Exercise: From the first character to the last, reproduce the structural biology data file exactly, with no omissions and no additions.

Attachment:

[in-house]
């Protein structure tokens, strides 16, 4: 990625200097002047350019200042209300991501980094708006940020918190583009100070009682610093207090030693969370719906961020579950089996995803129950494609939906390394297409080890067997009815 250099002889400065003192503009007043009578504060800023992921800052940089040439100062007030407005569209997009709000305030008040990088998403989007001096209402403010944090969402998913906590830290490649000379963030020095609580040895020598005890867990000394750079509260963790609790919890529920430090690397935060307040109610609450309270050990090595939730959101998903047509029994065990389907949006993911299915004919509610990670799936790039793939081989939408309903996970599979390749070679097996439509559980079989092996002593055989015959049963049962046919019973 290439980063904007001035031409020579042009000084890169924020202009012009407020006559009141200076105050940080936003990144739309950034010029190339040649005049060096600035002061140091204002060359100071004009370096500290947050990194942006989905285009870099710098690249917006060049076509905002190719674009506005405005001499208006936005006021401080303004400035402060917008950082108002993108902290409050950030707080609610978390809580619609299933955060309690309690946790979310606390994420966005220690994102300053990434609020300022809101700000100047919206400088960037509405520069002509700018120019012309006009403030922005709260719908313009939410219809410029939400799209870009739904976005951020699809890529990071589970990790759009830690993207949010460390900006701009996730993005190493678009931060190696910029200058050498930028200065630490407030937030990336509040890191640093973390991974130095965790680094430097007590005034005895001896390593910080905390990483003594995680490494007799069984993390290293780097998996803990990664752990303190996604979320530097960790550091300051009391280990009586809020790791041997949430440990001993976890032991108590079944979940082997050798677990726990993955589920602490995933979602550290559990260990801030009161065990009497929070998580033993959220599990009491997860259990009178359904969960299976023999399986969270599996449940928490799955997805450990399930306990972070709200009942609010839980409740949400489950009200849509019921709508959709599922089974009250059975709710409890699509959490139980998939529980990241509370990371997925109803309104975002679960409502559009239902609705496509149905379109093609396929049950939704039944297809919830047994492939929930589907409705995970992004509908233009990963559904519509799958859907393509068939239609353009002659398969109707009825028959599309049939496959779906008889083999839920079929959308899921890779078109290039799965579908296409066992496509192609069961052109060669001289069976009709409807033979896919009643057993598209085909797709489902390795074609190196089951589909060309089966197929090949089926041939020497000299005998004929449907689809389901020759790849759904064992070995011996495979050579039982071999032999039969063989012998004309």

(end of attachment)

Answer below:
[in-house]
């Protein structure tokens, strides 16, 4: 990625200097002047350019200042209300991501980094708006940020918190583009100070009682610093207090030693969370719906961020579950089996995803129950494609939906390394297409080890067997009815 250099002889400065003192503009007043009578504060800023992921800052940089040439100062007030407005569209997009709000305030008040990088998403989007001096209402403010944090969402998913906590830290490649000379963030020095609580040895020598005890867990000394750079509260963790609790919890529920430090690397935060307040109610609450309270050990090595939730959101998903047509029994065990389907949006993911299915004919509610990670799936790039793939081989939408309903996970599979390749070679097996439509559980079989092996002593055989015959049963049962046919019973 290439980063904007001035031409020579042009000084890169924020202009012009407020006559009141200076105050940080936003990144739309950034010029190339040649005049060096600035002061140091204002060359100071004009370096500290947050990194942006989905285009870099710098690249917006060049076509905002190719674009506005405005001499208006936005006021401080303004400035402060917008950082108002993108902290409050950030707080609610978390809580619609299933955060309690309690946790979310606390994420966005220690994102300053990434609020300022809101700000100047919206400088960037509405520069002509700018120019012309006009403030922005709260719908313009939410219809410029939400799209870009739904976005951020699809890529990071589970990790759009830690993207949010460390900006701009996730993005190493678009931060190696910029200058050498930028200065630490407030937030990336509040890191640093973390991974130095965790680094430097007590005034005895001896390593910080905390990483003594995680490494007799069984993390290293780097998996803990990664752990303190996604979320530097960790550091300051009391280990009586809020790791041997949430440990001993976890032991108590079944979940082997050798677990726990993955589920602490995933979602550290559990260990801030009161065990009497929070998580033993959220599990009491997860259990009178359904969960299976023999399986969270599996449940928490799955997805450990399930306990972070709200009942609010839980409740949400489950009200849509019921709508959709599922089974009250059975709710409890699509959490139980998939529980990241509370990371997925109803309104975002679960409502559009239902609705496509149905379109093609396929049950939704039944297809919830047994492939929930589907409705995970992004509908233009990963559904519509799958859907393509068939239609353009002659398969109707009825028959599309049939496959779906008889083999839920079929959308899921890779078109290039799965579908296409066992496509192609069961052109060669001289069976009709409807033979896919009643057993598209085909797709489902390795074609190196089951589909060309089966197929090949089926041939020497000299005998004929449907689809389901020759790849759904064992070995011996495979050579039982071999032999039969063989012998004309």